Assign the reading of Handout 1: Evidence in Court for homework.
Activity 1: The Collection of Evidence for Regina vs. Feeney – Role Play
Discuss and highlight important parts of Handout 1: Evidence in Court before doing Part A and B below.
Have your students read the Handout 2: Regina vs. Feeney. Divide your class into three groups; one group will play the role of crown counsel, one group will play the role of defence counsel and one group will act as the judge sitting on the voir dire with respect to the evidence presented.
What forensic evidence would you present to the judge via voir dire in Michael Feeney’s murder trial in 1992 and why? Which pieces do you think might not go to the jury?
What would you argue in Michael Feeney’s defence? Which forensic evidence would you object to and why?
Look at the list of evidence carefully so you will be prepared to make an appropriate decision in this voir dire as to which pieces will go before the jury.
Ask a representative from both the crown counsel and the defence counsel to give submissions to the judge on each piece of evidence. Ask the judge to make a decision as to its admissibility at the trial. Lead a class discussion on the judge’s decisions. Compare what happens to what happened in the actual case.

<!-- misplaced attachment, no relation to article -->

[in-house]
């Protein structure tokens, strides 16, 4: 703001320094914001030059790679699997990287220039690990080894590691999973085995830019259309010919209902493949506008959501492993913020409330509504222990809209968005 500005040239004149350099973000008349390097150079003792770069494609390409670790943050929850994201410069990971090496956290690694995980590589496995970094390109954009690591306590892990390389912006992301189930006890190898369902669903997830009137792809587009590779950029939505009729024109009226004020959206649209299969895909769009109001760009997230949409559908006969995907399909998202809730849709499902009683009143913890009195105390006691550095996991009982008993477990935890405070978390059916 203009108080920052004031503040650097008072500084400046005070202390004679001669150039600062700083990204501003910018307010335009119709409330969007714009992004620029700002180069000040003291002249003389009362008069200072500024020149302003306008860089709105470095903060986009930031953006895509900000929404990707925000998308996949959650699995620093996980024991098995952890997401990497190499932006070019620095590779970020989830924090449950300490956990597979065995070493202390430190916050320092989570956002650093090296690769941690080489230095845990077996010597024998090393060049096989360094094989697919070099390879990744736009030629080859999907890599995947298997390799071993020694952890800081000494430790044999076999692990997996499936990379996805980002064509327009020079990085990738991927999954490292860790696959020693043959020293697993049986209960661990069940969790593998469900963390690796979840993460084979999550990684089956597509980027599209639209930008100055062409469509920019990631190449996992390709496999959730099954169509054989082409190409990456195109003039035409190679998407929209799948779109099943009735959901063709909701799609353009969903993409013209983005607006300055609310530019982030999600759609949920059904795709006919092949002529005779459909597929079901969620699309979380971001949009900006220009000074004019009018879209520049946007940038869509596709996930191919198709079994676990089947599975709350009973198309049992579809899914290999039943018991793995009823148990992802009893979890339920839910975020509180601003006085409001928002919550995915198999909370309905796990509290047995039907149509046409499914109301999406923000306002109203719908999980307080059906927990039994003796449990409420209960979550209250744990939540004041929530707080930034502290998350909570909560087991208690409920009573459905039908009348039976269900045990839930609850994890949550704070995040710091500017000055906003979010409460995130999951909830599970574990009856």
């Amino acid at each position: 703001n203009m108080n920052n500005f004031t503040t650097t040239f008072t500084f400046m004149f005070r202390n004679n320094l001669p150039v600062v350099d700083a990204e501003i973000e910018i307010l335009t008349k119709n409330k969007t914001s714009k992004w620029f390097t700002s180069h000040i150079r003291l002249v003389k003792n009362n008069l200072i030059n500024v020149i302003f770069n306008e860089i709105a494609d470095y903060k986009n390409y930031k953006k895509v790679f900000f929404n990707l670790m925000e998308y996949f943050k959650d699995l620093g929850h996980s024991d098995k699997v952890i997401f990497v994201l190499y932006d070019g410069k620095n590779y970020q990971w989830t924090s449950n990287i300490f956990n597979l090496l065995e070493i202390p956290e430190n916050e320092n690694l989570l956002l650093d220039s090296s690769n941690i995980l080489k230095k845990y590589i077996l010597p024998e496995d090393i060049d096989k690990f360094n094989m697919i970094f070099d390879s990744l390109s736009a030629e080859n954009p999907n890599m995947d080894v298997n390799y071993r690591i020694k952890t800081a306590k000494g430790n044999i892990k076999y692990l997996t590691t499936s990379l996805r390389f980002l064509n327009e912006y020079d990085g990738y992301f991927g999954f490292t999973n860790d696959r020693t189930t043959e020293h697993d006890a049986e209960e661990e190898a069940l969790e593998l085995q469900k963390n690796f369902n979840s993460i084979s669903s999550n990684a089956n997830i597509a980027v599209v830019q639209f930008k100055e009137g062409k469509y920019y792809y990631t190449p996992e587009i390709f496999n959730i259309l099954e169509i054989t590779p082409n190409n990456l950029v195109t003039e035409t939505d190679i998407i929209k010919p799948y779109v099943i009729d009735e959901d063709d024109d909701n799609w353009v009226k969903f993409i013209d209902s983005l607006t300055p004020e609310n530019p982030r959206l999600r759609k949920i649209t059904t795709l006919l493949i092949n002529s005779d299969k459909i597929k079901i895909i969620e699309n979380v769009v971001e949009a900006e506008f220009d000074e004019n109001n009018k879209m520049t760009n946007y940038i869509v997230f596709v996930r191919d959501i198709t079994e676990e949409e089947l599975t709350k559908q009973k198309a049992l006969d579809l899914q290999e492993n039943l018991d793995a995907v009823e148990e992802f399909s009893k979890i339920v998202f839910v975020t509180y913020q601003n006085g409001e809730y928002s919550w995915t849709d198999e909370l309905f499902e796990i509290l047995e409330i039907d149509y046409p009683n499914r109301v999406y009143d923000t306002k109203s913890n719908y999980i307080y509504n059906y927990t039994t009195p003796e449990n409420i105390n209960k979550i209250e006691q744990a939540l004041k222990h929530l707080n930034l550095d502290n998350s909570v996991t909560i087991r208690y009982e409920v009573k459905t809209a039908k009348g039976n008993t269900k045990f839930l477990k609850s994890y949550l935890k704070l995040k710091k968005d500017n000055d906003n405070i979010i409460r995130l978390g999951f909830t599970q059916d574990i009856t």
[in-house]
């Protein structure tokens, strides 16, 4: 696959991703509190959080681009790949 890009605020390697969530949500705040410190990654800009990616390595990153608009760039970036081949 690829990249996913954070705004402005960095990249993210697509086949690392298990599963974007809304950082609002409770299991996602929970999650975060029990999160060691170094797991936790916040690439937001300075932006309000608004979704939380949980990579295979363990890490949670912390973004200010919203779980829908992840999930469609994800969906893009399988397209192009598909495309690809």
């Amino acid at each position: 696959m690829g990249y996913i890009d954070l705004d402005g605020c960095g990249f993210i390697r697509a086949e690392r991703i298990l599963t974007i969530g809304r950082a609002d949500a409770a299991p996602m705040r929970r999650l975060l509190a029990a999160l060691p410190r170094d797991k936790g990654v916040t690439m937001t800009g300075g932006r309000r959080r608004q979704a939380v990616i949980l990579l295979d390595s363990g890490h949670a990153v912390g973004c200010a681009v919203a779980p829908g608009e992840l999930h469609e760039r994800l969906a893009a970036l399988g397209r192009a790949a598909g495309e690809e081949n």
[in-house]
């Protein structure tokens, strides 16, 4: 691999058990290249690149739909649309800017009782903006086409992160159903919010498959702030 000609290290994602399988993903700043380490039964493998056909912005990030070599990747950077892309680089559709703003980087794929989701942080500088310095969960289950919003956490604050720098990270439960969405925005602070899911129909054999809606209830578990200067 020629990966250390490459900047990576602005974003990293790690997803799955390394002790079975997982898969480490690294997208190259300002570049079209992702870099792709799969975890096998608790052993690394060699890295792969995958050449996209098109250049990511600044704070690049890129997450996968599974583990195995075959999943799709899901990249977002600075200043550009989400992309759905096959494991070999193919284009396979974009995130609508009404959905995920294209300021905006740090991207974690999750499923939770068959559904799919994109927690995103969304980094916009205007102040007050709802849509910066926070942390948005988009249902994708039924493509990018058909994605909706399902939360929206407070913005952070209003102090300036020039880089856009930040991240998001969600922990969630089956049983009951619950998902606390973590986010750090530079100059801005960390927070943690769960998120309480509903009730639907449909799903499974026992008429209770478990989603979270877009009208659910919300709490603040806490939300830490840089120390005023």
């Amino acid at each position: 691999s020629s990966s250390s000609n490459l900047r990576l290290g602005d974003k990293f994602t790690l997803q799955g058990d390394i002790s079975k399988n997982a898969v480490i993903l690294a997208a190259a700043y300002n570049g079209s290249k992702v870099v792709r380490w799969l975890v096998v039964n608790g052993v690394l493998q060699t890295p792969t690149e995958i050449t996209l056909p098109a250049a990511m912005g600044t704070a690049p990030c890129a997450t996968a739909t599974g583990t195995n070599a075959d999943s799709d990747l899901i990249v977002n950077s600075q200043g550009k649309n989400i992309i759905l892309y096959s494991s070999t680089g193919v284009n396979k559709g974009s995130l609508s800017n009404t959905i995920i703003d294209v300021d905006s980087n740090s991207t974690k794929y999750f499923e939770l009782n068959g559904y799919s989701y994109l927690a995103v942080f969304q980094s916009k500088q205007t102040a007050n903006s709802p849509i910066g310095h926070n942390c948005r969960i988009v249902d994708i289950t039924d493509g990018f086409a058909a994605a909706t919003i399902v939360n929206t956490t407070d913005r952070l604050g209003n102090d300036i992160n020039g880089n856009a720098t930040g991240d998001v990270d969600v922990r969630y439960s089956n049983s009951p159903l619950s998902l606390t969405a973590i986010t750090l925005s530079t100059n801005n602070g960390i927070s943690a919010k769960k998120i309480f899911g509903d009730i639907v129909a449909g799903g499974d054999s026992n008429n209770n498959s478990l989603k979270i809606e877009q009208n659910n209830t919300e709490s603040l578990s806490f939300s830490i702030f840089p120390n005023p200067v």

Assume that Michael Feeney was convicted of second-degree murder by a jury at his trial in 1992. He appeals this conviction to the British Columbia Court of Appeal, and finally, the Supreme Court of Canada. In 1997, the Supreme Court of Canada orders a new trial, deciding that all of the evidence found by the police in Michael’s trailer was obtained illegally and must be excluded.
- Discuss why you think the Supreme Court of Canada decided that the evidence found in Michael Feeney’s trailer was obtained illegally and must be excluded.
- Assume that you are Crown counsel. Now that all of the evidence found by the police in Michael Feeney’s trailer must be excluded, what remaining pieces of forensic evidence would you present to the jury at Michael Feeney’s second trial in 1999, and why? Note that modern DNA testing is widely available in Canada since the mid-1990s.
- Now assume that you are a member of the defence team. What would you argue in Michael Feeney’s defence?
Activity 2: Forensics Jeopardy
Provide students with Handout 3: Forensic Science. After they have finished reading it, divide your class into six groups. Assign each group one of the following topics:
- Forensic biology
- Forensic pathology
- Forensic entomology
- Forensic chemistry/toxicology
- Forensic counterfeits and documents
- Forensic firearms identification (ballistics)
Ask the students to study their section and create at least 10 questions with answers related to their topic for the Jeopardy game. Each question should be assigned a value of $200.00, $400.00, $600.00, $800.00, or $1,000.00. Students should word the questions and answers in Jeopardy game format. For example:
Q: This person works in a lab and processes specimens that are brought to him/her by the police. ($200.00)
A: Who is the Forensic Biologist?
They can use the Internet to gather more information if they wish. Ask them to ensure the material is Canadian. Bonus marks can be given to any student who records the Jeopardy music to play in class or hums it before answering a question.